We find ourselves in a moment of fragmentation and division in Europe that can be hard to reconcile with aspirations for valorising a shared European heritage. In this situation, how, as stated in the recent Berlin Call to Action, should heritage be at the “centre of the policies and priorities”?
Protecting and enhancing heritage has been recognised as priorities of the European Union (art. 3.3). What policy approaches we would like to see developing today at European level and how they should figure in future programmes?
JOIN US AT DE MARKTEN CULTURAL CENTRE FOR A DAY OF RESEARCH AND DISCUSSION
Who should attend?
Professionals from cultural centres and organisations interested in working with and on heritage.
To contribute to current programming at European Union Level.
To define common ground between cultural practitioners (arts and heritage) and policy makers.
Europe is polarised and/or hyper-segmented with new sources of information/self-education, such as online collaborative platforms. Heritage is used often to justify nationalism and withdrawal but also to create a common identity for Europeans. European Heritage Days, European Heritage Label, Europa Nostra Prizes and the European Year of Cultural Heritage are tools used by the EU to project an image of a common Europe rooted in a shared history.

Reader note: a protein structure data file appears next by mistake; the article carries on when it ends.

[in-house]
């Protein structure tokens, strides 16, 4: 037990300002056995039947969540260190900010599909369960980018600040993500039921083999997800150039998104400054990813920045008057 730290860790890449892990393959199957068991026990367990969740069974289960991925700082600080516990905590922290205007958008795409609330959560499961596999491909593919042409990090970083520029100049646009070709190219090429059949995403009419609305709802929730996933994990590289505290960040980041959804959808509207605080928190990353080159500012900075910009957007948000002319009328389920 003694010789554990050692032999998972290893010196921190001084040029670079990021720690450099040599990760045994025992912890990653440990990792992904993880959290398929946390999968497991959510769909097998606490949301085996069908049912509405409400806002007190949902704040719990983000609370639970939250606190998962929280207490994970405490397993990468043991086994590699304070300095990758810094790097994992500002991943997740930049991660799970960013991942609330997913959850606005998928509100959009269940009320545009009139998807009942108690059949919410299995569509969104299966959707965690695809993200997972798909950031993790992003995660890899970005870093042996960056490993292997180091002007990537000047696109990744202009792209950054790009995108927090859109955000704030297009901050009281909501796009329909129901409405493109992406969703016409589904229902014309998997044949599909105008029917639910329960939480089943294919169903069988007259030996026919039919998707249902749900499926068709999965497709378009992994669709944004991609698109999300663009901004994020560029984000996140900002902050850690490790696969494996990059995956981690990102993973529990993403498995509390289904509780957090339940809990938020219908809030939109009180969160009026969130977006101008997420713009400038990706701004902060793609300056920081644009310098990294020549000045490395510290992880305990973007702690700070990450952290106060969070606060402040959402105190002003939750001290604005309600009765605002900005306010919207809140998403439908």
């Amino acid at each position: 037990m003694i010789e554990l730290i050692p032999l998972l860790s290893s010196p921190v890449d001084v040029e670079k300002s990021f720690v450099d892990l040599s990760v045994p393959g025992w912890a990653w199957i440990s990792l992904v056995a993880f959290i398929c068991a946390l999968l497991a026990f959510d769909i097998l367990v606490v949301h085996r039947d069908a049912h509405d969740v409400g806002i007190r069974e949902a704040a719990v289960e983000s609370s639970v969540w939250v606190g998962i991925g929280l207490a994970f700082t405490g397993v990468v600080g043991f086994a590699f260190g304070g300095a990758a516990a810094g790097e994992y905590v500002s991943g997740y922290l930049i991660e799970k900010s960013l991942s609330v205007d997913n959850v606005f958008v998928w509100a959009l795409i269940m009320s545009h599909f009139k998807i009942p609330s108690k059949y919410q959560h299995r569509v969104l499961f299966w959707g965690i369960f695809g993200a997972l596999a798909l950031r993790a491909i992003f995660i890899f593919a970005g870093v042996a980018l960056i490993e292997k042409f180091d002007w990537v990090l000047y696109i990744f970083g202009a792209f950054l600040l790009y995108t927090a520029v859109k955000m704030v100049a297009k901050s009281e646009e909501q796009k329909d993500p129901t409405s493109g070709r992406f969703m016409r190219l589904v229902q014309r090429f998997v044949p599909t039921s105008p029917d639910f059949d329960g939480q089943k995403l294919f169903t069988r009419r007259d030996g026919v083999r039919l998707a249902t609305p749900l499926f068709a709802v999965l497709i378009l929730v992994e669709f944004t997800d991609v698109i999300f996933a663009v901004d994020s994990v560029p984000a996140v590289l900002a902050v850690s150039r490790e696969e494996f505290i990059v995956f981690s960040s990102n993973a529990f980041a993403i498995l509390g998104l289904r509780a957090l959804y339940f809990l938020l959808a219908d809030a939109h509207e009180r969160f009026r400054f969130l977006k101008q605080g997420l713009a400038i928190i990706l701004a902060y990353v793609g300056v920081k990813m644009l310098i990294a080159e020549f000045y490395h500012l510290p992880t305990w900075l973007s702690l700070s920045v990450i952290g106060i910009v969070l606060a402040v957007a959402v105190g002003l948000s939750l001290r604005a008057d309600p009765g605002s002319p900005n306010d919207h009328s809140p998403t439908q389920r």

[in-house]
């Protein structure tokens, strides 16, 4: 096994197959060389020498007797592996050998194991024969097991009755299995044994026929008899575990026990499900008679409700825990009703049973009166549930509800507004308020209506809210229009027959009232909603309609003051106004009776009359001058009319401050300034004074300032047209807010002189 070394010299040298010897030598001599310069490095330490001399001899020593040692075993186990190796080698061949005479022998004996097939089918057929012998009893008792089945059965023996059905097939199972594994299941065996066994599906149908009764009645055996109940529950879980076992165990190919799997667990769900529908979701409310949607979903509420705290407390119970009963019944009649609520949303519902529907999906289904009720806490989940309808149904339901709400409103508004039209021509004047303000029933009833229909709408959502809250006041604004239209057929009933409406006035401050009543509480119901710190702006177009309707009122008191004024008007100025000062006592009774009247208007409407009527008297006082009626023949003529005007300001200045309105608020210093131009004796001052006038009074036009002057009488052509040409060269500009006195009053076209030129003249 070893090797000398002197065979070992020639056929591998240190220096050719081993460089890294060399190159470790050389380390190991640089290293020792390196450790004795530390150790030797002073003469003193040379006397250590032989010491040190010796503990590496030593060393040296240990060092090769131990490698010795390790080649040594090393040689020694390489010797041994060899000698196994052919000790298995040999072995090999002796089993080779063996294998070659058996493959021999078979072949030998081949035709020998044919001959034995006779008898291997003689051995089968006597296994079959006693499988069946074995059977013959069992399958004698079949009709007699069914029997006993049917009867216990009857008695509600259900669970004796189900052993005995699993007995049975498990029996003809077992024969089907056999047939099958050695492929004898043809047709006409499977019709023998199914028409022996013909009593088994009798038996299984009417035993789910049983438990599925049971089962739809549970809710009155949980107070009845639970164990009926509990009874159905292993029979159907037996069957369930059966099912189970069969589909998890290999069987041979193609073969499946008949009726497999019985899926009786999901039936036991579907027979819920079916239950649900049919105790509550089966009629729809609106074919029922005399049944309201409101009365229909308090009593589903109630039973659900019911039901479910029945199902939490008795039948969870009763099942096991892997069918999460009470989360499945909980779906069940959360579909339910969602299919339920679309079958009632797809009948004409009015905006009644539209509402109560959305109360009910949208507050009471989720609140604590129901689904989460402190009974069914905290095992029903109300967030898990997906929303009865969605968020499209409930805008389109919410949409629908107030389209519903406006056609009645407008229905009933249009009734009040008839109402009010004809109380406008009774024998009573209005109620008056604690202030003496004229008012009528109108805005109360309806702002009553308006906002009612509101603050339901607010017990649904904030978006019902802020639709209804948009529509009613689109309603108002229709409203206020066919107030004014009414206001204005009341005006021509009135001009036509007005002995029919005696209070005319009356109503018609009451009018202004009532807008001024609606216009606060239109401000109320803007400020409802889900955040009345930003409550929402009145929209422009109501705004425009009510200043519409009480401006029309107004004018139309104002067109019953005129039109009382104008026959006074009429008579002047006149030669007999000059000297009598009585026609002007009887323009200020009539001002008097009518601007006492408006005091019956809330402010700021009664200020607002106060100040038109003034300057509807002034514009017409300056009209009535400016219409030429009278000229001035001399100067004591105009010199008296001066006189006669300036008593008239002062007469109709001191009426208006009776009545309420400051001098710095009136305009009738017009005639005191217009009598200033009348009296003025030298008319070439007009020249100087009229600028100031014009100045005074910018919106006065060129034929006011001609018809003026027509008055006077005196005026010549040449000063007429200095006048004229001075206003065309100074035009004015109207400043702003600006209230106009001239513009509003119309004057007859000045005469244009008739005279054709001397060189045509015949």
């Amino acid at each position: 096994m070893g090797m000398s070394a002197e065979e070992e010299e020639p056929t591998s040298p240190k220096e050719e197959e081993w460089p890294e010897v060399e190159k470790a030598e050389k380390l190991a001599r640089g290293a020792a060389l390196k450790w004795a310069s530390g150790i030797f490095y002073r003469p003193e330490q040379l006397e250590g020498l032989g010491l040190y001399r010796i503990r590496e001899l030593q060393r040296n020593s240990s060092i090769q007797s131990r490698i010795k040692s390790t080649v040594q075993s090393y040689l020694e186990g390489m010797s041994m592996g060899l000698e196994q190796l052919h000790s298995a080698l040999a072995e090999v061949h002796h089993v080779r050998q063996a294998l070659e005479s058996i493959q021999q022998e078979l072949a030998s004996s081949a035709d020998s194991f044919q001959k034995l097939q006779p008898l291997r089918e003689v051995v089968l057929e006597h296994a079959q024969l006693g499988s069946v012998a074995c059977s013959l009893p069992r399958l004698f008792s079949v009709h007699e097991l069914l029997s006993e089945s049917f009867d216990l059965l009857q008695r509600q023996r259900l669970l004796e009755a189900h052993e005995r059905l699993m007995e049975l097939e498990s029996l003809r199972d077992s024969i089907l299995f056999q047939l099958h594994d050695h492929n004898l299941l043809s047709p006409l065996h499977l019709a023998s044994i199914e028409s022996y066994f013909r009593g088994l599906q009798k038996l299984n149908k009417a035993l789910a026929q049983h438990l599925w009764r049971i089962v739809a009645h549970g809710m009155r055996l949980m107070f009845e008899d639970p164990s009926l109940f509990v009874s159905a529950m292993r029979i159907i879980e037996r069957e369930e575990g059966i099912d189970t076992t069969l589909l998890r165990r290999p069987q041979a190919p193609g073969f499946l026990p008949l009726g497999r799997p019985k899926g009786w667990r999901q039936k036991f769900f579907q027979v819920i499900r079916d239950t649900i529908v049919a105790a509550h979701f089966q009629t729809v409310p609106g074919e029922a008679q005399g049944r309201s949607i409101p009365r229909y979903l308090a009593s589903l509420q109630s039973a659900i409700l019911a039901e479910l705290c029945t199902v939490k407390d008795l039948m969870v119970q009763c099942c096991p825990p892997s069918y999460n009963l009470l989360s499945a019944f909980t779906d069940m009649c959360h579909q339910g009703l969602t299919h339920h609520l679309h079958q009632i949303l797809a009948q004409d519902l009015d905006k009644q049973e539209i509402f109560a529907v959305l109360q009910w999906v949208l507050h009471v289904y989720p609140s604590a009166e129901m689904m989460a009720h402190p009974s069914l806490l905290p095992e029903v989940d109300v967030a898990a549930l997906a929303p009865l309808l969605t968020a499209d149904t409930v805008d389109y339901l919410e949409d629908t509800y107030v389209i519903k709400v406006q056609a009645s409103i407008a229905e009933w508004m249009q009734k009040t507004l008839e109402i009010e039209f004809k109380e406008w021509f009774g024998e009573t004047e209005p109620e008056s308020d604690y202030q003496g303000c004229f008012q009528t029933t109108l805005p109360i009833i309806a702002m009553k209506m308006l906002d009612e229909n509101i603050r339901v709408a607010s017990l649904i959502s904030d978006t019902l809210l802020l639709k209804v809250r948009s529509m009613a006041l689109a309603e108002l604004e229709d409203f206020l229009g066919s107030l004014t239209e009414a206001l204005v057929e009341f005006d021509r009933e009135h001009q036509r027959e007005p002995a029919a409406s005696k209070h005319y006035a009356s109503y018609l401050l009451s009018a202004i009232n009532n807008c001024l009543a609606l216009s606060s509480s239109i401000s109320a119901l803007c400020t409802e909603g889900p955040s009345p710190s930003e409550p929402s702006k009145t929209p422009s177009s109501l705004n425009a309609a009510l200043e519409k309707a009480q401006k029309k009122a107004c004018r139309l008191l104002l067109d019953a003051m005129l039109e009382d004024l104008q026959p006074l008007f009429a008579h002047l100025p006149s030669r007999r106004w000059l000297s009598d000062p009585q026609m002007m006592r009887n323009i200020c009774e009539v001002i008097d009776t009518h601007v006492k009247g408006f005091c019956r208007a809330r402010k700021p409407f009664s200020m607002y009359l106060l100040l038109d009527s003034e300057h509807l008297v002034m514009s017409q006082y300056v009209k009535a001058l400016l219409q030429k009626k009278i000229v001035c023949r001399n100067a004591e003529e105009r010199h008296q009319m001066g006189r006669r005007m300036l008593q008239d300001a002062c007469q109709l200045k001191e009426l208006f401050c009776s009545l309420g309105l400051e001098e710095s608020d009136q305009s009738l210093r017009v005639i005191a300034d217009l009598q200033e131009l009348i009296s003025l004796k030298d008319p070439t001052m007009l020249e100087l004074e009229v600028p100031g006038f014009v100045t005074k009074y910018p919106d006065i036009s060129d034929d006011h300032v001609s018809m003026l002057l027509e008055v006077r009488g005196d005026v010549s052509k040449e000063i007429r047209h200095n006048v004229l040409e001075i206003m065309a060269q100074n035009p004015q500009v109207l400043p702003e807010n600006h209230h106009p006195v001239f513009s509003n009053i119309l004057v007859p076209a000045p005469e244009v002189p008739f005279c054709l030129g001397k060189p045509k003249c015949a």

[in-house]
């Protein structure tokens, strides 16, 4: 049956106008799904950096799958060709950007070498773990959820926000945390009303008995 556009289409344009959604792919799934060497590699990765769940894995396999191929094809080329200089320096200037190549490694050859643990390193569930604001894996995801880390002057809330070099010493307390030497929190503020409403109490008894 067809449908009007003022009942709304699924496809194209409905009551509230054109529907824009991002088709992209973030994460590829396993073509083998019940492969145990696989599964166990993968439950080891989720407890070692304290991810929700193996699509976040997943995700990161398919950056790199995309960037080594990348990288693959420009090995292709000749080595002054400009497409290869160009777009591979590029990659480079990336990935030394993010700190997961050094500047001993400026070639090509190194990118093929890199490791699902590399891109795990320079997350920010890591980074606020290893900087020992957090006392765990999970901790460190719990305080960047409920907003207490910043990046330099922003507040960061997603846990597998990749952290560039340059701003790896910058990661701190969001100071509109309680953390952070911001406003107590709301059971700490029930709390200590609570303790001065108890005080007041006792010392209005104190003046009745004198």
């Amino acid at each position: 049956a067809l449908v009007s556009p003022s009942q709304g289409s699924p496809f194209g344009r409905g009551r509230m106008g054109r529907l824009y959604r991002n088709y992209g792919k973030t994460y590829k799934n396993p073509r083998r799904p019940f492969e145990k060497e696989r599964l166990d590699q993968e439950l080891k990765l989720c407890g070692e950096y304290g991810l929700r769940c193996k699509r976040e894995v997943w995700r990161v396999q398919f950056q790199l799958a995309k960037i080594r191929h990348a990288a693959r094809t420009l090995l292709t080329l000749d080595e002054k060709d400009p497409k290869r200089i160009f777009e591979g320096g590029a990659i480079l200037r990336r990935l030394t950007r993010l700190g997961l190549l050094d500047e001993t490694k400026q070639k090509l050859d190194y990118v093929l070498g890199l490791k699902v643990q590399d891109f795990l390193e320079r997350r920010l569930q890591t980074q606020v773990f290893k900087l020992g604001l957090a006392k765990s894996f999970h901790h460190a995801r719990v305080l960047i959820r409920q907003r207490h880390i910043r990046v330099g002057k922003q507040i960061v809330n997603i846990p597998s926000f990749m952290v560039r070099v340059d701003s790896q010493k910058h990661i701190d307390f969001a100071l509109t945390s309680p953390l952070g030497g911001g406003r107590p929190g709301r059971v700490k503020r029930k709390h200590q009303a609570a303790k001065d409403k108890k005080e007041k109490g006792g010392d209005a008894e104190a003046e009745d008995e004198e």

Cultural and heritage researchers have critiqued these narratives in favour of more nuanced image of Europe that accounts for conflicts and tensions (religious, political, social etc.) and seeks to understand the different uses of heritage, for example not just by heritage authorities but also by political actors and publics. CoHERE has involved the study of instances where official European heritage narratives have little purchase, or where other narratives emerge that can prompt alternative – even divisive – understandings of heritage.
A one-day meeting (9 am - 6pm) in the “fish bowl” format, with stakeholders discussing the four topics and the audience providing input and taking part in the discussion through joining the table. This format will allow participants to get involved. A core of four discussants will moderate the discussion and ensure that the topic is well covered and that audience participants are meaningfully involved. The core discussants will change with each topic.
- How can/ should European heritage policy respond to contests over the past, and political uses of the past?
- How can/ should European heritage policy respond to anti-EU sentiment and the fragmentation of the EU?
- Are there 'right' and 'wrong' uses of heritage? What are they, and what, if anything, should be done in the policy context?
- Are the channels of communication and transmission of ideas between policy, institutions and audiences fit for purpose? What alternatives might there be? Is heritage policy just talking to itself? Is there too much policy? An unhelpful superabundance?
Additional sources – European Agenda for Culture, Berlin Call Europa Nostra, European Alliance for Arts and Culture, Culture Action Europe, EC Proposal for Creative Europe